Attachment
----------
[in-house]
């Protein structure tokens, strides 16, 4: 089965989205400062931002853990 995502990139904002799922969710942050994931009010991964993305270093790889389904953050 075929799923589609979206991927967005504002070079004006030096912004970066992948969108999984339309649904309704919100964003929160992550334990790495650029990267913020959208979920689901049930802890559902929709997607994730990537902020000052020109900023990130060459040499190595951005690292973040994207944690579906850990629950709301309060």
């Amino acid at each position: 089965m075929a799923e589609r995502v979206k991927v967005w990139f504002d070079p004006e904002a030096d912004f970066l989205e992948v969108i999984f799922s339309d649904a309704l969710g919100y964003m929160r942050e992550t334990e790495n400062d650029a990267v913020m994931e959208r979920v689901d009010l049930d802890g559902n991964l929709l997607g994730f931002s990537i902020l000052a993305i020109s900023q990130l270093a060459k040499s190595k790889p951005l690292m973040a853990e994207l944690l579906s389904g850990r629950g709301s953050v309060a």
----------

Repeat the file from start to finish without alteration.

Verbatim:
[in-house]
């Protein structure tokens, strides 16, 4: 089965989205400062931002853990 995502990139904002799922969710942050994931009010991964993305270093790889389904953050 075929799923589609979206991927967005504002070079004006030096912004970066992948969108999984339309649904309704919100964003929160992550334990790495650029990267913020959208979920689901049930802890559902929709997607994730990537902020000052020109900023990130060459040499190595951005690292973040994207944690579906850990629950709301309060």
């Amino acid at each position: 089965m075929a799923e589609r995502v979206k991927v967005w990139f504002d070079p004006e904002a030096d912004f970066l989205e992948v969108i999984f799922s339309d649904a309704l969710g919100y964003m929160r942050e992550t334990e790495n400062d650029a990267v913020m994931e959208r979920v689901d009010l049930d802890g559902n991964l929709l997607g994730f931002s990537i902020l000052a993305i020109s900023q990130l270093a060459k040499s190595k790889p951005l690292m973040a853990e994207l944690l579906s389904g850990r629950g709301s953050v309060a």